Arcade Europe’s Classic Arcade Stick for PC has entered the market for £220 but what makes it different from other products on the shelf?

The answer to this lays within the build and materials. Some competitors might offer a robust alternative, but Arcade Europe’s offering stands tall in design and execution and although the base unit is made from a wood, rather than metal, it is deceptively strong and resistant to any scuffing and wear. The aesthetics are something reminiscent of an Arcade era minus the decals. It’s a subtle yet refined finish that’s so simple it’s clear to see that this is a stick that isn’t ashamed of its roots from the golden age.

In motion the stick is exceptional. Everything just feels right and it’s not long before the euphoric moment of nostalgia hits you. This feeling is a clear message that Arcade Europe got it right and a feeling many savvy arcade users long for, time-and-time again.

Although disconnected from a cabinet the unit is weighty and does not shift at all when placed on a flat surface. The distance between two players is comfortable.

Who is Arcade Europe?

With some background research I noticed the company was operating from Czech Republic under UK ties. Arcade Europe is a small and relatively unknown company so a few red flags were up and I decided to make contact to clarify any concerns.

After an email and a phone call I found out the company director, Andy Devine, is UK born but operates abroad. Andy has previously worked with some high profile international companies and you’ll have definitely seen his work without realising it.

Before eloping to start a new life with his family, he made the decision to follow his passion combining arcade gaming with design and manufacture. The risk is paying off and slowly but surely his dedication for quality and design is coming to fruition as his expanding portfolio of clients will testify.

At this time Arcade Europe ships world wide and if you’re within the EU there is good news, no import tax will be added!

What are you?

So, what is the material? The wood is Melamine faced premium panelling manufactured by Egger. I have been using the item for some time and there are no scuffs or marks, even though my wedding ring sometimes catches the surface around the stick. The connections are brushed steel 3mm laser cut and custom made.

Internally the brackets, again, are laser cut with the Arcade Europe signature and embossed into the structure. This is a detail that shows a real love of craftsmanship and care built into the product and details you will never see, but know are there.

The PCB is literally plug and play for PC, which this unit was tested on. No updates were needed.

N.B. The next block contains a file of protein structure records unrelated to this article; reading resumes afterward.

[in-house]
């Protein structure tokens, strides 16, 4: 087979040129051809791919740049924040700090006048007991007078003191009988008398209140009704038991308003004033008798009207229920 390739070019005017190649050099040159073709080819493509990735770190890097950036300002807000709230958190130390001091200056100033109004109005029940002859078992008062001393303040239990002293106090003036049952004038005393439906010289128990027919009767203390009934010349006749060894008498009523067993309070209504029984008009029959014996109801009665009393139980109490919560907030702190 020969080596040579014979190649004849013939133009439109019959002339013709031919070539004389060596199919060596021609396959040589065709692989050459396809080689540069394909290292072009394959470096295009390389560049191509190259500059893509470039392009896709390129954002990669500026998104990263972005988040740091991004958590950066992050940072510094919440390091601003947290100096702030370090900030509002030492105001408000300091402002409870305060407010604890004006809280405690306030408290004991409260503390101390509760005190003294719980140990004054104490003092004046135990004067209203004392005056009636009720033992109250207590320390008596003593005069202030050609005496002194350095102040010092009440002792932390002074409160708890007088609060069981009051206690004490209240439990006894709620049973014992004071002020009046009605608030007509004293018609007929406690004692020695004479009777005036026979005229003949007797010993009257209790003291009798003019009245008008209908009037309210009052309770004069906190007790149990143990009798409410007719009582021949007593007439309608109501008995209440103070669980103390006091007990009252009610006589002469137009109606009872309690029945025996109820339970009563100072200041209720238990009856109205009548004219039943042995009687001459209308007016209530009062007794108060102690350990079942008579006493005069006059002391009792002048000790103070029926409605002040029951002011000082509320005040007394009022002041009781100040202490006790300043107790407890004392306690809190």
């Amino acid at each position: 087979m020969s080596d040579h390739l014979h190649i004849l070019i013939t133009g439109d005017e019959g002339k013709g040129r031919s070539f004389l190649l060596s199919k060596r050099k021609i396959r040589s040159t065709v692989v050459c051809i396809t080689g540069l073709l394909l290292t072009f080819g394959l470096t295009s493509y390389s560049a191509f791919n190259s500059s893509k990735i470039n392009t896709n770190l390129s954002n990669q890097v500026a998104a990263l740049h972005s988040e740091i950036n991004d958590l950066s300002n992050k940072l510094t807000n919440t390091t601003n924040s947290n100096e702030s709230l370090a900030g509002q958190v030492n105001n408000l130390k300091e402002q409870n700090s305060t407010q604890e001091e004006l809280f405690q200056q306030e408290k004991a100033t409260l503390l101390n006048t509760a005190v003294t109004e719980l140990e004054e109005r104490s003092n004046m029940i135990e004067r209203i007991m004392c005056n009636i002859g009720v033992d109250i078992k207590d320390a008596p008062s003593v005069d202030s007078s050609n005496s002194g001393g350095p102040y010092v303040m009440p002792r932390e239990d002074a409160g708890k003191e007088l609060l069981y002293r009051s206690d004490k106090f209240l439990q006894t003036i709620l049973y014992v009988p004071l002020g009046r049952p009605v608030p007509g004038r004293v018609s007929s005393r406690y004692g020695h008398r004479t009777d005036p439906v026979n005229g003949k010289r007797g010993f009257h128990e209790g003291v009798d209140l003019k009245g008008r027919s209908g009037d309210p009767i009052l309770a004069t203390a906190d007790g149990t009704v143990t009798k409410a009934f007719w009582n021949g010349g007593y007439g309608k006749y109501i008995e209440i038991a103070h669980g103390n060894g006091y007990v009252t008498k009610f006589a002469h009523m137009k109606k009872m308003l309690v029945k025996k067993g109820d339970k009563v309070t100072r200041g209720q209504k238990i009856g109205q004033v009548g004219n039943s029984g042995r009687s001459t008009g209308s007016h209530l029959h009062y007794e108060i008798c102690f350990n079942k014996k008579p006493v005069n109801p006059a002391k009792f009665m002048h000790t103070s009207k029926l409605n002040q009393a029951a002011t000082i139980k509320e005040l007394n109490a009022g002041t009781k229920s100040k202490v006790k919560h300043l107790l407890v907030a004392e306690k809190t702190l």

The stick and buttons are LS-32 Semitsu parts and personally this is my preference and play style over Sanwa, which is also another favourite among arcade users. Arcade Europe offers both along with HAPP – to fit the players preference. If you’re not sure what the differences are then definitely do some searching. Each has a specific feel and will alter your experience.

The micro switches in the stick act as expected and everything works well with no latency I noticed. The trackball sits centre and is in replacement of a mouse. A permanent usb cable runs from the rear of the unit for the trackball, a second male-to-male USB cable is required for the stick to function.

I tested the trackball with Missile Command and it felt as authentic as the original. There are also two buttons either side of the unit for pinball games, unfortunately I was unable to test these.

For this review I tested the stick with the entire Metal Slug series on Steam, KoF Steam edition, Sine Mora and finally, the indie produced, Streets of Rage Remake.

The experience is exhilarating, and I can faithfully say as an arcade fanatic, this stick is fantastic.

The £220 price tag offers an affordable entry level option for those looking to test the waters in the genre, even for those with limited space or just looking for some portability. I’m happy to say that given my positive experience with this product and Andy’s customer service, I can wholeheartedly recommend the Classic Arcade Stick by Arcade Europe.

Think about the future

It goes without saying the games you play are best suited to the 2D retro arcade style, reaching beyond that you’re just looking to be disappointed. 3D contemporary games that require duel analogue sticks are a no go. It’s safe to say when you hit those 2D and 2.5D notes you’ll be hooked and the only place you’ll be satisfied going to after – is probably to the Arcade Cabinet section at Arcade Europe’s website.

Visit Arcade Europe’s website for more details on their available products.

Classic Arcade Stick Review by Ash from the Retro Gaming Blog. RGB_RetroBlog

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Interview – Jude Wilson: ‘Goldeneye’ Unreal Engine

We’ve Been Expecting You…

So for those of you who are too young to remember, Goldeneye was a Nintendo 64 game put together by Rare under the watchful eye of Nintendo. The game started off as a third person shooter with a lot more gore, until Shigeru Miyamoto stepped in and made some suggestions. Turns out they not only increased the frame rate but migrated the game in first-person territory.

The game stands out as an important one. Especially for those of us locked into the 30-40 year age bracket.

Goldeneye proved that the genre could not only work on a console platform, but thrive. Thanks to the analogue stick, Goldeneye was a rollercoaster of emotions – it was fun, frolics and pure hell as it tested the boundaries of friendships in the four player split screen Deathmatch mode.